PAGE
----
Title: Beasts Made of Night
Author: Tochi Onyebuchi
Series: Beasts Made of Night, #1
Release Date: September 26th 2017
Packed with dark magic and thrilling action, Beasts Made of a Night is a gritty Nigerian-influenced fantasy perfect for fans of Paolo Bacigalupi and Nnedi Okorafor.
In the walled city of Kos, corrupt mages can magically call forth sin from a sinner in the form of sin-beasts—lethal creatures spawned from feelings of guilt.
Taj is the most talented of the aki, young sin-eaters indentured by the mages to slay the sin-beasts. But Taj’s livelihood comes at a terrible cost. When he kills a sin-beast, a tattoo of the beast appears on his skin while the guilt of committing the sin appears on his mind. Most aki are driven mad by the process, but 17-year-old Taj is cocky and desperate to provide for his family.
When Taj is called to eat a sin of a royal, he’s suddenly thrust into the centre of a dark conspiracy to destroy Kos. Now Taj must fight to save the princess that he loves—and his own life.
Debut author Tochi Onyebuchi delivers an unforgettable fantasy adventure that powerfully explores the true meaning of justice and guilt.
– Blurb courtesy of goodreads.com
I received an ARC of this book free from the publisher. It in no way affects my views on Beasts Made of Night.
My Thoughts On…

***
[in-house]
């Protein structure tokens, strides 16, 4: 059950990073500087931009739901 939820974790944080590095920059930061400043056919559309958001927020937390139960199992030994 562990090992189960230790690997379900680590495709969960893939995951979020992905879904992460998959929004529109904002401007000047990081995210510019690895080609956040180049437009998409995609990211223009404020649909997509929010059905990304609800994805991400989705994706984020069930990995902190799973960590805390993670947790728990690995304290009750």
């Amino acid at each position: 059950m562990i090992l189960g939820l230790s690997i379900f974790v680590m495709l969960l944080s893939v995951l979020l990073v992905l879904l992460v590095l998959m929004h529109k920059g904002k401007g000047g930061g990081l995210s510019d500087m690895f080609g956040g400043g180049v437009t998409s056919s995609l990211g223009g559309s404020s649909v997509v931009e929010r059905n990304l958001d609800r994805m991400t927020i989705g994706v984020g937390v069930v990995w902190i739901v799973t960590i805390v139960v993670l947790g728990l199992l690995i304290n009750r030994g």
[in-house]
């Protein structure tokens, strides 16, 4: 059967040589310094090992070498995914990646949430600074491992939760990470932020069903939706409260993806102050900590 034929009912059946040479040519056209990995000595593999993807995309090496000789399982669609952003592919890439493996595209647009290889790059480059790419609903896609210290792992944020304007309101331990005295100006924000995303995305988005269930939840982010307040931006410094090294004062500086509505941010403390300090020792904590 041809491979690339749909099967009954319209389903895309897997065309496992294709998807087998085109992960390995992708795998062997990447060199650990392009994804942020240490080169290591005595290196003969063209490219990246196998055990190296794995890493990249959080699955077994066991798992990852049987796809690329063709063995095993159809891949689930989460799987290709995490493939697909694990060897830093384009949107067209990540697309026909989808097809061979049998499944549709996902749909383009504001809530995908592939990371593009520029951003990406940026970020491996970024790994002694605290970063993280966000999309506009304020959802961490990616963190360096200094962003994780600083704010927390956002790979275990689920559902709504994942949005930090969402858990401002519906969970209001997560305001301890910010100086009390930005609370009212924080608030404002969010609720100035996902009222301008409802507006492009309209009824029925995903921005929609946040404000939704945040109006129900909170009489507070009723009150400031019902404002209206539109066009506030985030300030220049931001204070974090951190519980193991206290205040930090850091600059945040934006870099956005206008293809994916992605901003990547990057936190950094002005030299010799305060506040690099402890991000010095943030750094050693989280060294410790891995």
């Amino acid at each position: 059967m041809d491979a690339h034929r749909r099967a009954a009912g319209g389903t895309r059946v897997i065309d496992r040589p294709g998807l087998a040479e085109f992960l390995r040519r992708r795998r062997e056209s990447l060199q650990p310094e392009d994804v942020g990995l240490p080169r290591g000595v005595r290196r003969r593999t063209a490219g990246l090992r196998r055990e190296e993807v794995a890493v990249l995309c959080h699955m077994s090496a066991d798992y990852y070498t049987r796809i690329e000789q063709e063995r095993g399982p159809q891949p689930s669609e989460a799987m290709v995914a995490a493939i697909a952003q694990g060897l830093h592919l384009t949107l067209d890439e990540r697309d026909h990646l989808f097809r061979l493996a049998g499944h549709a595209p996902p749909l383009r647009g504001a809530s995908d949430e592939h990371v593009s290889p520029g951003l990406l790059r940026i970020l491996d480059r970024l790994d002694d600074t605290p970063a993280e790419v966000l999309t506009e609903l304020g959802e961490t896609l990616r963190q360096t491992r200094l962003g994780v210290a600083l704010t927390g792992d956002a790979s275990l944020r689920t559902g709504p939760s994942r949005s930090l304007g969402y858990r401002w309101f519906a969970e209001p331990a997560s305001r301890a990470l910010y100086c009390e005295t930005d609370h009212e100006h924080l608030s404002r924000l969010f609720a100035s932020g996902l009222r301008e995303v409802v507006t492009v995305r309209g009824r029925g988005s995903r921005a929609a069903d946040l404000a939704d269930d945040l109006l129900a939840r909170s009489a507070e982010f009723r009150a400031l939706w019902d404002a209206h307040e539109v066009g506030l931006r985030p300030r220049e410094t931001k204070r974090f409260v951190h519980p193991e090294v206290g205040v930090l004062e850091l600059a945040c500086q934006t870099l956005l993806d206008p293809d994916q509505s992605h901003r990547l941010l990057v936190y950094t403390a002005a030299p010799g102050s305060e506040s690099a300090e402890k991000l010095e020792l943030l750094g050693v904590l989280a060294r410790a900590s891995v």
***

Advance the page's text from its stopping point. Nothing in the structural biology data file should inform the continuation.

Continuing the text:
Taj is an aki. He eats people’s sins and helps keep their souls pure at the cost of his own. Taj and his kind are despised and scorned, looked down on for the tattoos they receive from each sin they eat, tattoos of sins that aren’t really theirs. When Taj is called to the palace with his friend, to eat the sin of a royal, he doesn’t think it will be anything more than a simple job, a small sin for them to fight.
However son Taj finds himself in the middle of something he can’t understand. There’s a darkness at the heart of Kos which puts himself and his kind in danger, a darkness which could end not only his life but the life of the princess he is falling in love with.
Reading the blurb Beasts Made of Night sounded like an incredible book, and in places this was an incredible book, but unfortunately it wasn’t what I’d hoped. The plot was slow to start and I don’t think it was because the author was building up the world or the characters, although those parts of this story were really well written, but because there just wasn’t that much action to begin with.
Beasts Made of Night is a story full of secrets, and we follow Taj as he uncovers them and tries to work out what role he is being forced to play. The story felt disjointed in places, things were happening which seemed to come out of nowhere and didn’t lead anywhere either. It made me feel like I’d missed something earlier in the book, and as much as I tried I never seemed to fully connect with the story.